3. On or about March 9, 2011, the Parties entered into a Consent Order in which the contract executed the 12th day of March,2009(hereinafter “The Contract”) by the Parties was incorporated into the Consent Order and all of the terms of the contract, were reaffirmed, except as expressly modified in the Consent Order.
4. The Contract entered into by the Parties states: ․
B. Article II. Connection/Activation Date. Handy shall provide full wastewater service to [Badin Shores] under this Agreement beginning no later than 90 days after the Badin Lake Area Sewer System is granted a full permit by the North Carolina Department of Environment and Natural Resources (DENR) and is fully operational.
E. Article IX (B). Handy will operate the existing collection system and will maintain, make repairs, and install replacements to that system as from time to time may be necessary․
(a) Handy will operate the [Badin Shores] Wastewater System until the connection is made to Handy's Wastewater Collection System. Handy will operate under the [Badin Shores] permit if permitted to do so by DENR.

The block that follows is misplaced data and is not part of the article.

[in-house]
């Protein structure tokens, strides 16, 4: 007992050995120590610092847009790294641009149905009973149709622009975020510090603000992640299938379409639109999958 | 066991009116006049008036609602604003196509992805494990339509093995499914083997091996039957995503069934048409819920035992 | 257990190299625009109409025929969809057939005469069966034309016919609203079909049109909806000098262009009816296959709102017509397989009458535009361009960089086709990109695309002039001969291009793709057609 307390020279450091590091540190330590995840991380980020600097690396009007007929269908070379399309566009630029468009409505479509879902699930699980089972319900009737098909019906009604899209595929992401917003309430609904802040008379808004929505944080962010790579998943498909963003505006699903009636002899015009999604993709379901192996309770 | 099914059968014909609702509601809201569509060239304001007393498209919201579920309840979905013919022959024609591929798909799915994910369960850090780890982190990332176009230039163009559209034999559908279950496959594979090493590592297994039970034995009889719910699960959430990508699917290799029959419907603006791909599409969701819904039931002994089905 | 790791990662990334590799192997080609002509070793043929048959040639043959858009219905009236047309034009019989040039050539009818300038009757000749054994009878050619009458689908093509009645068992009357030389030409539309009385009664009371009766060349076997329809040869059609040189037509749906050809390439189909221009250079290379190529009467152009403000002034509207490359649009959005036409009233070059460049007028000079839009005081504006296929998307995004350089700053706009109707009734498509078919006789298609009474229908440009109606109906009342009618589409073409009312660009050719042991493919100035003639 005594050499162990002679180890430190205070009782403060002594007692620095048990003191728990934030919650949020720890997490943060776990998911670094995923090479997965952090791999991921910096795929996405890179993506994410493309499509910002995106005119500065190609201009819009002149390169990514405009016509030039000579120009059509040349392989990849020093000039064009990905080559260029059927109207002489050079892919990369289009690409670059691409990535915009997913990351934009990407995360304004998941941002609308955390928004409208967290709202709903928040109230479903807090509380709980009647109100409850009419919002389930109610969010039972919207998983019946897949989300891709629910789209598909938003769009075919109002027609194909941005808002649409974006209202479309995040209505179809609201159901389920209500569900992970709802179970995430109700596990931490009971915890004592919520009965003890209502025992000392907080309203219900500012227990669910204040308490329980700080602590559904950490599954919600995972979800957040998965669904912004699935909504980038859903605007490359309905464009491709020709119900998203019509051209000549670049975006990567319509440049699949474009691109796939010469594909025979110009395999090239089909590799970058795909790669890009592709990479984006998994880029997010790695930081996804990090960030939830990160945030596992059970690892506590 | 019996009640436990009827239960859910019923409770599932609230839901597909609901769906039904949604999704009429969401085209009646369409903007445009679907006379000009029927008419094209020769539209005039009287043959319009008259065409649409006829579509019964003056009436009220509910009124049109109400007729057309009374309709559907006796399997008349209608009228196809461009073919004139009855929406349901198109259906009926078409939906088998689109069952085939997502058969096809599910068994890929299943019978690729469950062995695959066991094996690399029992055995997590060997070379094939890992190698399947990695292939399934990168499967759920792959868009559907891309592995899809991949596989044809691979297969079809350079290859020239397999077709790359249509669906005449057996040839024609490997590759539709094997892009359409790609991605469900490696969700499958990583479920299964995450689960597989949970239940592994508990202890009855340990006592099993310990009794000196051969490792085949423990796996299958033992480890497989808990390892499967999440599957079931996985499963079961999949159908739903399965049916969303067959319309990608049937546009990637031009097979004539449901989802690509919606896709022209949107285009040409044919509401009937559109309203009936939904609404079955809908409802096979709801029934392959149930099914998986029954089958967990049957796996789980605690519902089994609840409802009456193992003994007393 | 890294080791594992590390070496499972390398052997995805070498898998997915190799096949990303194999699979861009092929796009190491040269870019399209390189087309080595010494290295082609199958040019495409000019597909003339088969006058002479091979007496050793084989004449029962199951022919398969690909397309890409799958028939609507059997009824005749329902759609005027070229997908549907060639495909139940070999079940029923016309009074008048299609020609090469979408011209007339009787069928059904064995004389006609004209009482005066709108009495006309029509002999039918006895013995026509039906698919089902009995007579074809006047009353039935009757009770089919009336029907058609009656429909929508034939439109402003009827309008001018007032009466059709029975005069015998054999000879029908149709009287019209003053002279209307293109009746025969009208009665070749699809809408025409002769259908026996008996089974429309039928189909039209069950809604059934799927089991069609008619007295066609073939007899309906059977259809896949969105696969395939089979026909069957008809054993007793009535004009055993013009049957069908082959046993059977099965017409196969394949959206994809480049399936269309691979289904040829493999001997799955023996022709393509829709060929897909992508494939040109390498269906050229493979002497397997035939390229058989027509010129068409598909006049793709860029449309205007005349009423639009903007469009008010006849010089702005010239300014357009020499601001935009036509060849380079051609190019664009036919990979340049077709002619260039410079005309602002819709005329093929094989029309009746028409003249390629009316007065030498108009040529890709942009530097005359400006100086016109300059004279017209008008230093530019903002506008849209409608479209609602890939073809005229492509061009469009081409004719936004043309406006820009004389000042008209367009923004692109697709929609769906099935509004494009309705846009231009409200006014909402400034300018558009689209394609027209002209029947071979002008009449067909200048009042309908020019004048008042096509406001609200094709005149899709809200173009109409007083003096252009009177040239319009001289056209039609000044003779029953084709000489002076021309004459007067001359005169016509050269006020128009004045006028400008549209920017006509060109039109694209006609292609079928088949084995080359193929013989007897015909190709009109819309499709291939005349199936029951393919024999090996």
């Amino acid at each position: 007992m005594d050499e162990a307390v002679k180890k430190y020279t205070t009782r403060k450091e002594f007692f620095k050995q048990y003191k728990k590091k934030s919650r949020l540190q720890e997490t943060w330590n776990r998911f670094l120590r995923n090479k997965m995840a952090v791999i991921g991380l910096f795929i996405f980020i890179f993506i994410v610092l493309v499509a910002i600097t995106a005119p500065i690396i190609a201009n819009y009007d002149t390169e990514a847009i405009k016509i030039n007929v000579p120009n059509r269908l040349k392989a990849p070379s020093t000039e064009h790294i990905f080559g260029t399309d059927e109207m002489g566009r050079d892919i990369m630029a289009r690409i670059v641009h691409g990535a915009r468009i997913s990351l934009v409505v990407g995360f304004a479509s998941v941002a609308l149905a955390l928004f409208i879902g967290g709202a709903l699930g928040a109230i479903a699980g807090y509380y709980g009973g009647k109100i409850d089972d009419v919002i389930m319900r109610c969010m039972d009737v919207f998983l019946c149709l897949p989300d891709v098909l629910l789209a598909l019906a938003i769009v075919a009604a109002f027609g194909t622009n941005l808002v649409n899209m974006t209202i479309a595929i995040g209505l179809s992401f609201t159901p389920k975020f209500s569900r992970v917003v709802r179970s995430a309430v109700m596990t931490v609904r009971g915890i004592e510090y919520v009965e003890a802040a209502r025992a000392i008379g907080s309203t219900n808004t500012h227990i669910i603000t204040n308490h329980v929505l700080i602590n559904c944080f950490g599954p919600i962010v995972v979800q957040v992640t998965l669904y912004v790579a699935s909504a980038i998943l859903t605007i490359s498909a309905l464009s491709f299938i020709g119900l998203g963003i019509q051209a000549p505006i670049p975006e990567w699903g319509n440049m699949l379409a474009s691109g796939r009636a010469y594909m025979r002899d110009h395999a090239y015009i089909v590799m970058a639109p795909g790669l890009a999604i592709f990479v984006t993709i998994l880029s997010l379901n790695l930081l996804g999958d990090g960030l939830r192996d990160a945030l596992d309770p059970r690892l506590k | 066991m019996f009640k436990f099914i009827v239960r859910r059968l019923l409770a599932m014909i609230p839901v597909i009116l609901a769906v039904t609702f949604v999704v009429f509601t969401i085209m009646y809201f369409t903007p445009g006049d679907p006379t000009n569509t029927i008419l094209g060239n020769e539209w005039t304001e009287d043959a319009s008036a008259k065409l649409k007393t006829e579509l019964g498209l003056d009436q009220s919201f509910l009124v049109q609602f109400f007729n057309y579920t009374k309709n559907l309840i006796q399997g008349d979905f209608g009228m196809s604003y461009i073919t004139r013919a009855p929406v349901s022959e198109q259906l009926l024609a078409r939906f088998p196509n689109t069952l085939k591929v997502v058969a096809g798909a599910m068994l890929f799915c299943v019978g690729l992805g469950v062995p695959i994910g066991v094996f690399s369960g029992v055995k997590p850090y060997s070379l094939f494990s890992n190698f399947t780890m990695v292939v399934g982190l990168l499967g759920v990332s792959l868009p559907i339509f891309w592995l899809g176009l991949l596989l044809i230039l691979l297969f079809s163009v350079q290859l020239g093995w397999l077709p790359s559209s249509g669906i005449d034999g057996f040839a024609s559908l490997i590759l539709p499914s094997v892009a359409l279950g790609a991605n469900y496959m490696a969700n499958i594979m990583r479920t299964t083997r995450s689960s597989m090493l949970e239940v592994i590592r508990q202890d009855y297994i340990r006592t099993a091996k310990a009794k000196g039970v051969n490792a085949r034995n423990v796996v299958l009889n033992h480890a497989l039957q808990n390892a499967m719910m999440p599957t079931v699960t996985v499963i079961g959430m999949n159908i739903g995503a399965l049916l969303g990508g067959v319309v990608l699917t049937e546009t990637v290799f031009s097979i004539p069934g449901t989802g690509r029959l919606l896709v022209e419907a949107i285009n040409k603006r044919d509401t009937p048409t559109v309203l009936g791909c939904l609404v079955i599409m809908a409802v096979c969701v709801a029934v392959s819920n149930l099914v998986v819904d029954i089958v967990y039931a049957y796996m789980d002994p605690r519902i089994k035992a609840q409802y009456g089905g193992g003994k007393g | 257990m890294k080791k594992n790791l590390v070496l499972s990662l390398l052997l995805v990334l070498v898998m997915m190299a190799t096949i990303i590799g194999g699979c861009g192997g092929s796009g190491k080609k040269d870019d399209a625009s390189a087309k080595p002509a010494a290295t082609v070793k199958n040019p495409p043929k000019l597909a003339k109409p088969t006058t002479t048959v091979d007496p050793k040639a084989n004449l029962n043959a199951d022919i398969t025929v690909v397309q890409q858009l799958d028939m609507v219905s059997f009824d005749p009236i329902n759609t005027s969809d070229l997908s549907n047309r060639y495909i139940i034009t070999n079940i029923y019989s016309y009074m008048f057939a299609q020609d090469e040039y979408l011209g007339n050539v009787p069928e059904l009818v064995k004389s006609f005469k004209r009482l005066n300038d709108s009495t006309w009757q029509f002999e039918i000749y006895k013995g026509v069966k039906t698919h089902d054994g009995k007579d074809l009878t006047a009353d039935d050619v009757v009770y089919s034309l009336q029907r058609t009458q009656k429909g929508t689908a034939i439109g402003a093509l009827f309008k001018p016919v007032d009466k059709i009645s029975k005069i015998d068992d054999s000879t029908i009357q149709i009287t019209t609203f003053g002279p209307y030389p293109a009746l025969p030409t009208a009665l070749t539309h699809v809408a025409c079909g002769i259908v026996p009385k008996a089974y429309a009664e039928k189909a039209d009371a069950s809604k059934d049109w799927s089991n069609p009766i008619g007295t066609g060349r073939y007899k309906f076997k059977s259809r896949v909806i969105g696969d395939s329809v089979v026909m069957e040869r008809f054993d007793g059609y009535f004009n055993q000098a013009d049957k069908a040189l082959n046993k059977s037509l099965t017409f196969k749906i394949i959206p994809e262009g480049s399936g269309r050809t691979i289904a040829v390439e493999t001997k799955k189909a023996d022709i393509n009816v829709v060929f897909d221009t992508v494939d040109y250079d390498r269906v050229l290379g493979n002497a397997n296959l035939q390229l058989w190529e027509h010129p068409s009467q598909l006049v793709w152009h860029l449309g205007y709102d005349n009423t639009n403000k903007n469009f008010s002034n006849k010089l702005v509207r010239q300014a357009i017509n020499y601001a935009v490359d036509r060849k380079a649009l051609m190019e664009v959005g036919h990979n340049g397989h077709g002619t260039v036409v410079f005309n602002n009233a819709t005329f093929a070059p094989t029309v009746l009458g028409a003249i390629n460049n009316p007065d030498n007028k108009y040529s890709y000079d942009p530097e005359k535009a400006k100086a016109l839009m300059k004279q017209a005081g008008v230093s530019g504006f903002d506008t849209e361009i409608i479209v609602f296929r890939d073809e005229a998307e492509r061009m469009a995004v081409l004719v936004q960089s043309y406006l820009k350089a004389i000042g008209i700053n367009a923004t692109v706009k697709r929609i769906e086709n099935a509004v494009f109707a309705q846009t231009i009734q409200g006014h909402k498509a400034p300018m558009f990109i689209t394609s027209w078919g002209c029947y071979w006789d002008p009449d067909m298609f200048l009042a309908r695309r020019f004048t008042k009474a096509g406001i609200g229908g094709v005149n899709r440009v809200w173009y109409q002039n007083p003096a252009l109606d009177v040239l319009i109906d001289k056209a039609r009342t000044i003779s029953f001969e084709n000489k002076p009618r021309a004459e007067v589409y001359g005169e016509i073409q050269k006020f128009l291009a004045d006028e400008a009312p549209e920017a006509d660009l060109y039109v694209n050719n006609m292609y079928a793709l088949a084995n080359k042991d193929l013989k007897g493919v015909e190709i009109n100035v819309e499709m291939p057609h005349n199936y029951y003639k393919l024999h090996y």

9. The Contract when taken as a whole and in connection with the Consent Order entered to [sic] and executed by the parties and filed with the Court of March 9, 2011 is clear and unambiguous as it relates to the requirements of Handy to assume the obligation of operating, maintaining, repairing, and when and if necessary, replacing the existing Waste Water Collection System within [Badin Shores].
10. The Court after reviewing pages from the Fifth Edition of Black's Law Dictionary for the words assume, maintain, maintenance, obligate, obligation, operate, repair, and replace find those words to be clear and unambiguous and that the Contract requires that Handy perform those services pursuant to the terms of the Contract and the Consent Order for the benefit of [Badin Shores] which services are to include all costs for electricity needed to operate, maintain, and or [sic] replace the [Badin Shores] collection system ․